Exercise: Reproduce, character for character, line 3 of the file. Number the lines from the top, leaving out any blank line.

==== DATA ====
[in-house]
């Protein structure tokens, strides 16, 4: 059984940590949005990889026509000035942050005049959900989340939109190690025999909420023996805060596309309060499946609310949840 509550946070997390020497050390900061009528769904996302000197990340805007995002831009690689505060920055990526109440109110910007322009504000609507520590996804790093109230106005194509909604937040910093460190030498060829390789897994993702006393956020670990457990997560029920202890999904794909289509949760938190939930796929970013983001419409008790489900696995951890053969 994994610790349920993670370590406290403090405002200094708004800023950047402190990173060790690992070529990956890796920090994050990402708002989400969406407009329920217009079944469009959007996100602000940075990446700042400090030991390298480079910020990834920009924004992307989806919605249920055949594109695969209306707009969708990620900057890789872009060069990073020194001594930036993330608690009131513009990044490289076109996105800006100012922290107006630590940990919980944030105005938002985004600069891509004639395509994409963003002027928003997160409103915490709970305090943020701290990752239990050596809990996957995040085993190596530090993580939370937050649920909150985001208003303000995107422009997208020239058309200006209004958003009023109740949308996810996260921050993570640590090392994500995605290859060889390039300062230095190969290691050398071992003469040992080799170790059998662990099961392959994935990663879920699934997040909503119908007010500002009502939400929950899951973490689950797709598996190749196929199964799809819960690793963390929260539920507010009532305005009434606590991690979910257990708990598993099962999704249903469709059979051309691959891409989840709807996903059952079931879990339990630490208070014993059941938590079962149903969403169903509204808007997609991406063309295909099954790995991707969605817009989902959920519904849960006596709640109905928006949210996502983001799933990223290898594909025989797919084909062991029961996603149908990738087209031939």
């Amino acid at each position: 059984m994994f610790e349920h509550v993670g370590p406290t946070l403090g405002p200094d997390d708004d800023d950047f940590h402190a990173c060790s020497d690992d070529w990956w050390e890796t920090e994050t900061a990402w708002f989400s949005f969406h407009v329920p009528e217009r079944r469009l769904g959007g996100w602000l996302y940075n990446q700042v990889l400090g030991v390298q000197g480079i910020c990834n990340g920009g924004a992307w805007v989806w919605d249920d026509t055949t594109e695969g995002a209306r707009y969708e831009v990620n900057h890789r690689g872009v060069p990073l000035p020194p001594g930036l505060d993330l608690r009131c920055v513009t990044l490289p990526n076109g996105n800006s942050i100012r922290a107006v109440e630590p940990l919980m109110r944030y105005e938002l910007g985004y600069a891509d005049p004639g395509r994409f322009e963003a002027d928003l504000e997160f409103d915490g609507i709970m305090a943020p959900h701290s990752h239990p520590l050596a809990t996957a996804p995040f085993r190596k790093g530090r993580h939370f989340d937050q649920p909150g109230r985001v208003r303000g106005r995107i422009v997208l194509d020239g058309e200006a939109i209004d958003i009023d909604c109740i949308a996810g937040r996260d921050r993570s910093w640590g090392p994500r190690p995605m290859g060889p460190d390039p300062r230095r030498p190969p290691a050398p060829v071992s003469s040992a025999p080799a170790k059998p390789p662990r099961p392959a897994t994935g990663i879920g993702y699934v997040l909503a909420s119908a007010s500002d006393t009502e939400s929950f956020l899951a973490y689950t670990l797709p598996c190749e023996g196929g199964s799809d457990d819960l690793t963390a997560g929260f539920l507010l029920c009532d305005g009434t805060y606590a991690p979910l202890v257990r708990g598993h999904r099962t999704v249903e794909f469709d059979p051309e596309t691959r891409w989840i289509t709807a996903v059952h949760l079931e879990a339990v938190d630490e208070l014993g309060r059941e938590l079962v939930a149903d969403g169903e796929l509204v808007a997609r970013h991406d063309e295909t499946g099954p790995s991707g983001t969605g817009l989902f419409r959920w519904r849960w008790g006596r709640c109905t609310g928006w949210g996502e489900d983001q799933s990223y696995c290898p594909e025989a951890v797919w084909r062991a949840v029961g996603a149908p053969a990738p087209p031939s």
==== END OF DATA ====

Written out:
């Amino acid at each position: 059984m994994f610790e349920h509550v993670g370590p406290t946070l403090g405002p200094d997390d708004d800023d950047f940590h402190a990173c060790s020497d690992d070529w990956w050390e890796t920090e994050t900061a990402w708002f989400s949005f969406h407009v329920p009528e217009r079944r469009l769904g959007g996100w602000l996302y940075n990446q700042v990889l400090g030991v390298q000197g480079i910020c990834n990340g920009g924004a992307w805007v989806w919605d249920d026509t055949t594109e695969g995002a209306r707009y969708e831009v990620n900057h890789r690689g872009v060069p990073l000035p020194p001594g930036l505060d993330l608690r009131c920055v513009t990044l490289p990526n076109g996105n800006s942050i100012r922290a107006v109440e630590p940990l919980m109110r944030y105005e938002l910007g985004y600069a891509d005049p004639g395509r994409f322009e963003a002027d928003l504000e997160f409103d915490g609507i709970m305090a943020p959900h701290s990752h239990p520590l050596a809990t996957a996804p995040f085993r190596k790093g530090r993580h939370f989340d937050q649920p909150g109230r985001v208003r303000g106005r995107i422009v997208l194509d020239g058309e200006a939109i209004d958003i009023d909604c109740i949308a996810g937040r996260d921050r993570s910093w640590g090392p994500r190690p995605m290859g060889p460190d390039p300062r230095r030498p190969p290691a050398p060829v071992s003469s040992a025999p080799a170790k059998p390789p662990r099961p392959a897994t994935g990663i879920g993702y699934v997040l909503a909420s119908a007010s500002d006393t009502e939400s929950f956020l899951a973490y689950t670990l797709p598996c190749e023996g196929g199964s799809d457990d819960l690793t963390a997560g929260f539920l507010l029920c009532d305005g009434t805060y606590a991690p979910l202890v257990r708990g598993h999904r099962t999704v249903e794909f469709d059979p051309e596309t691959r891409w989840i289509t709807a996903v059952h949760l079931e879990a339990v938190d630490e208070l014993g309060r059941e938590l079962v939930a149903d969403g169903e796929l509204v808007a997609r970013h991406d063309e295909t499946g099954p790995s991707g983001t969605g817009l989902f419409r959920w519904r849960w008790g006596r709640c109905t609310g928006w949210g996502e489900d983001q799933s990223y696995c290898p594909e025989a951890v797919w084909r062991a949840v029961g996603a149908p053969a990738p087209p031939s």